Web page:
Irish borrowers take out £141m for second quarter home improvements – The Irish Times
Irish borrowers took out more than €414 million in personal loans between April and the end of June, up 20% from the same period last year and the most since 2020, the first year of the pandemic.
New data from the Banking and Payments Federation of Ireland (BPFI), the banking industry lobby group, indicates that household levies to fund home renovations as well as weddings, holidays and other categories of spending have exploded in the second quarter compared to the second. quarter of 2021, when Covid restrictions were widespread.
The value of drawings for automobile and automobile financing, meanwhile, fell slightly in the second quarter.
Across Europe, banks reported that household credit demand continued to increase in net terms in the second quarter of the year, largely due to the resurgence of consumer demand following the lifting of public health restrictions. The increase came despite a tightening of lending policies by banks in the second quarter due to higher risk perception stemming from worries about the economic outlook, the European Central Bank pointed out in its banking survey of the zone. euro last month.
Figures from the BPFI indicate that in the second quarter Irish borrowers drew down some €141m to finance home renovations, up 12.7% from the same quarter of 2021.
Loan drawings for other purposes – including education, weddings and holidays – also rose 59.2% year-on-year to 146 million euros.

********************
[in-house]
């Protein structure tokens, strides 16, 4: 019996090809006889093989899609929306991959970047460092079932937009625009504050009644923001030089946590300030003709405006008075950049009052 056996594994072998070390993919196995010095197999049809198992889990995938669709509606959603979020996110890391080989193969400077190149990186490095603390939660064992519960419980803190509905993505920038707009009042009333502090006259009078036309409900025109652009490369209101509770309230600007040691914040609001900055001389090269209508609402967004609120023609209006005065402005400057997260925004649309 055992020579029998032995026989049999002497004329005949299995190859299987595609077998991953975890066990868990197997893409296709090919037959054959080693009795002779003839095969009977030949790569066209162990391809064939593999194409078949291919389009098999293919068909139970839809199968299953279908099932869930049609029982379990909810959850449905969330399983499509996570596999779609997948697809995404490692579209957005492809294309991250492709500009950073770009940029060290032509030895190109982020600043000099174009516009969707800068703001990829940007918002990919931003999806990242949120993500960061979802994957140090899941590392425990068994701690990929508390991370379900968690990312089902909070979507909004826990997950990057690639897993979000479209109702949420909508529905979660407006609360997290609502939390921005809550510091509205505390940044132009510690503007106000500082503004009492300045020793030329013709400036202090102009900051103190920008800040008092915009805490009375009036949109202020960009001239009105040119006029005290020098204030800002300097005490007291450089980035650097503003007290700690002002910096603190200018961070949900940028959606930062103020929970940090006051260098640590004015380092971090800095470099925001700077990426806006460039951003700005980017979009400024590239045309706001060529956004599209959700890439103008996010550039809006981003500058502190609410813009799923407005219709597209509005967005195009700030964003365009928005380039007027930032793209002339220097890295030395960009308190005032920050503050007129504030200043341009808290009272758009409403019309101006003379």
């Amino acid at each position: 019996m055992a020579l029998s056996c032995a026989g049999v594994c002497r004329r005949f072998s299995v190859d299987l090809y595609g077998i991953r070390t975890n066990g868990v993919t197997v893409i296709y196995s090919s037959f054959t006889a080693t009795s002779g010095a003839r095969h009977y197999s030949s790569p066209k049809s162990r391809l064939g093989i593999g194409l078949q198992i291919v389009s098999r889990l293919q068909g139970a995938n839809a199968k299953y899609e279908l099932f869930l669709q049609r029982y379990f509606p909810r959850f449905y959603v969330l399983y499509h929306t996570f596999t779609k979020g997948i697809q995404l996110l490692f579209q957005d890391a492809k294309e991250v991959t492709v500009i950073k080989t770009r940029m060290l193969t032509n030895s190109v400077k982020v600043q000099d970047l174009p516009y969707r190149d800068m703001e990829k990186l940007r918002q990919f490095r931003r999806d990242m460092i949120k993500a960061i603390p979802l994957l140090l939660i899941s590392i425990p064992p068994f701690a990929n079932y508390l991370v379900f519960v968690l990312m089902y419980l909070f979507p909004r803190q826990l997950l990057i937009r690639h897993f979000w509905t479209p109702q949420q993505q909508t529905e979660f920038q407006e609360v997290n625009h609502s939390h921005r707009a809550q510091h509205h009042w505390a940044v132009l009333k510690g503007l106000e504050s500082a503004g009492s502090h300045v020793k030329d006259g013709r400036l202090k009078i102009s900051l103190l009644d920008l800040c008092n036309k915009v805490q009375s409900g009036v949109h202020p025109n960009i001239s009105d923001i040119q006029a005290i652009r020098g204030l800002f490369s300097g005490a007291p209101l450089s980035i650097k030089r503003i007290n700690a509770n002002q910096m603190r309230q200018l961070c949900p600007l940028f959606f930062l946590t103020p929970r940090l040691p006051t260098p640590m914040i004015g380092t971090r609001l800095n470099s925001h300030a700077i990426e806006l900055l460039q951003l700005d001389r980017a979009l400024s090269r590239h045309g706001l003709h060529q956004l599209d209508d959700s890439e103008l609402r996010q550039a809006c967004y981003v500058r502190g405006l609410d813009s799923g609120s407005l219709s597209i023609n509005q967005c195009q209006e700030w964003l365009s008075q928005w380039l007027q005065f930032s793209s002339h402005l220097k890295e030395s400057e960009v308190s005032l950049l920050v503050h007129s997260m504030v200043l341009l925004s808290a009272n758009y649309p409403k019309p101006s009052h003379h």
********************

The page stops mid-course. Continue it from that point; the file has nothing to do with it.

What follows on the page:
However, the value of loans for car or automobile financing fell by 0.4% over the period to 128 million euros. Recent figures from the Society of the Irish Motor Industry showed new car sales volumes fell 22% year on year in June and again more than 17% in July as consumers grapple with increases rapid and steep rises in the cost of living. in a context of galloping inflation.
Overall, borrowers drew more than €1.5 billion in the 12 months to end of June, 4.7% more than in the 12 months to end of March .
Furthermore, figures published by the BPFI in June showed that the average mortgage levy by first-time buyers in the second quarter of this year was €263,312, up 13% on the previous year and the level the highest since the BPFI started compiling this data in 2003.
The previous high was 251,831 euros in the first quarter of 2008, just months before the global financial crash.
Some 11,985 mortgage loans were drawn between April and June, up 24.5% compared to the same period in 2021. In value, the increase was 40.6% to reach a total of 3.13 billion euros.